Several bills have been introduced recently to reduce the high cost of prescription drugs.
“Despite partisan gridlock in Washington, both parties know that health care — particularly drug prices — are a huge concern for voters,” Jon Bigelow, executive director of the Coalition for Healthcare Communication, told Healio Primary Care. “Both parties want to be able to say they’ve taken action before the 2020 vote,” he said.
Sens. Chuck Grassley, R-Iowa, and Ron Wyden, D-Ore., have introduced legislation, and so has House Speaker Nancy Pelosi, D-Calif. Here’s what clinicians need to know about the plans.
Grassley and Wyden’s plan
According to a press release, some of Grassley and Wyden’s plan — known as the Prescription Drug Pricing Reduction Act of 2019 — aims to reduce the complexity of Medicare Part D; provide better incentives to increase negotiation between prescription drug plans and manufacturers; make pharmacy benefit manager practices and manufacturer drug pricing decisions more transparent; and allow Medicaid to pay for gene therapies for rare diseases through new risk-sharing value-based agreements.
A report in The Lancet pointed out that the Grassley-Wyman bill would also allow private companies to continue to negotiate drug prices with drug companies. If the prices increase greater than the rate of inflation, the drug companies would pay the difference in the form of rebates to the U.S. Department of the Treasury.
Sources: Press releases from Grassley's and Pelosi's offices.
Politico recently reported that although Trump supports the Grassley-Wyman bill, Senate Majority Leader Mitch McConnell, R-Ky., will not take action on a bill with such far-reaching consequences during an election year.
A press release states that Pelosi’s plan, called Lower Drug Costs for all Americans, would reduce drug prices by allowing Medicare to negotiate directly with the drug companies. It would also make the lower drug prices negotiated by Medicare available to all Americans, including those with private insurance; cap out-of-pocket costs on prescription drugs for Medicare beneficiaries at $2,000; and reinvest savings from the plan in research of new cures and treatments.
According to The Lancet report, Pelosi’s plan authorizes Medicare officials to negotiate lower prices for 25 to 250 of the most expensive brand-name medications to 120% or less of the volume-weighted average of their cost in Australia, Canada, France, Germany, Japan and the United Kingdom. Drug companies would face “hefty financial penalties if they did not charge private insurers the same lower prices Medicare would pay,” the authors added.
Raymond J. March
Raymond J. March, PhD, research fellow at the California-based think tank Independent Institute and director of FDAReview.org, told Healio Primary Care that the Grassley-Wyman bill has a greater chance of becoming law than Pelosi’s plan.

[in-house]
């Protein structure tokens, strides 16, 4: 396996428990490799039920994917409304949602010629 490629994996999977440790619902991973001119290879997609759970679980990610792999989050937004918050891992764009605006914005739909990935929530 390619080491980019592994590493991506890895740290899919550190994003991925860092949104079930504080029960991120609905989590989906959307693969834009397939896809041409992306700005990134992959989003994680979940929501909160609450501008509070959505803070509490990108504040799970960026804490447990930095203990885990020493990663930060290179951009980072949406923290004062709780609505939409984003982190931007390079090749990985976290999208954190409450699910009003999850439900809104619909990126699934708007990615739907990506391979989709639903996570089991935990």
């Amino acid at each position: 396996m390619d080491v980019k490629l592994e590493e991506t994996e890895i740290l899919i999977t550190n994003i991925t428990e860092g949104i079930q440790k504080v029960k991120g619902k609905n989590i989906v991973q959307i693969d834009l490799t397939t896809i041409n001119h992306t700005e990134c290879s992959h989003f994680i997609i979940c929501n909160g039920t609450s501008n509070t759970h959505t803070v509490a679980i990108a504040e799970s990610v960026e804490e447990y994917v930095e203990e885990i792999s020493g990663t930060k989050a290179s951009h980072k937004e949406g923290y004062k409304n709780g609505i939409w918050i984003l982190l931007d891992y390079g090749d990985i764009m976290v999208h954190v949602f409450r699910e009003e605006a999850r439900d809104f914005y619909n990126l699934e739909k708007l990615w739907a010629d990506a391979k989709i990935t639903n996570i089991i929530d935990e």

“Their plan to cap senior out-of-pocket medical expenditures is more politically palatable than Pelosi’s idea that would restructure prices by giving Medicare more bargaining power,” he said.
“Though Grassley’s plan would cut patients’ out-of-pocket costs, most costs are already covered by insurance or other programs. Issuing a lower cap would not reduce prices, it would change who pays for health care costs,” March continued. “The Grassley-Wyman bill also increases oversight into the drug distribution market, which is nearly always passed onto the consumer.”
March said Pelosi’s plan might make a bigger dent in drug prices.
“Her plan allows for renegotiation, which has a greater potential to lower the prices for some drugs,” he said.
As quoted in the Politico report, McConnell said Pelosi’s bill “has no chance” of passing the Republican-controlled Senate, even if it does pass the House.
According to the Congressional Budget Office, or CBO, Pelosi’s plan would save patients and government agencies about $595 billion between 2020 and 2029. Grassley and Wyman’s plan would save about $127 billion from 2019 to 2029.
Robert A. Freeman
“The savings impact of the Grassley-Wyman bill is much less because price increases are tied to the consumer price index,” Robert A. Freeman, PhD, a retired professor of pharmacy practice and administration at the School of Pharmacy and Health Professions at the University of Maryland Eastern Shore, told Healio Primary Care.
Bigelow said that although neither bill is likely to pass in its current form, the overlap between the Senate and House bills and Trump’s “blueprint” to lower drug prices may yield a compromise that could pass in this Congress.
“Both the president and also the House bill suggest linking prices charged for Medicare drugs in some way to prices in a comparison group of other developed countries,” he said. “Both the president and the Senate plan would encourage importation of drugs from other countries. Both the House and Senate bills propose to cap out-of-pocket payments for patients under Medicare Part D (albeit at different levels), and both proposals include efforts to spur negotiations on prices (albeit with different ‘carrots and sticks’).” – by Janel Miller
Jaffe S. Lancet. 2019;doi:10.1016/S0140-6736(19)32213-5.
Disclosures: Bigelow, Freeman and March all report no relevant financial disclosures.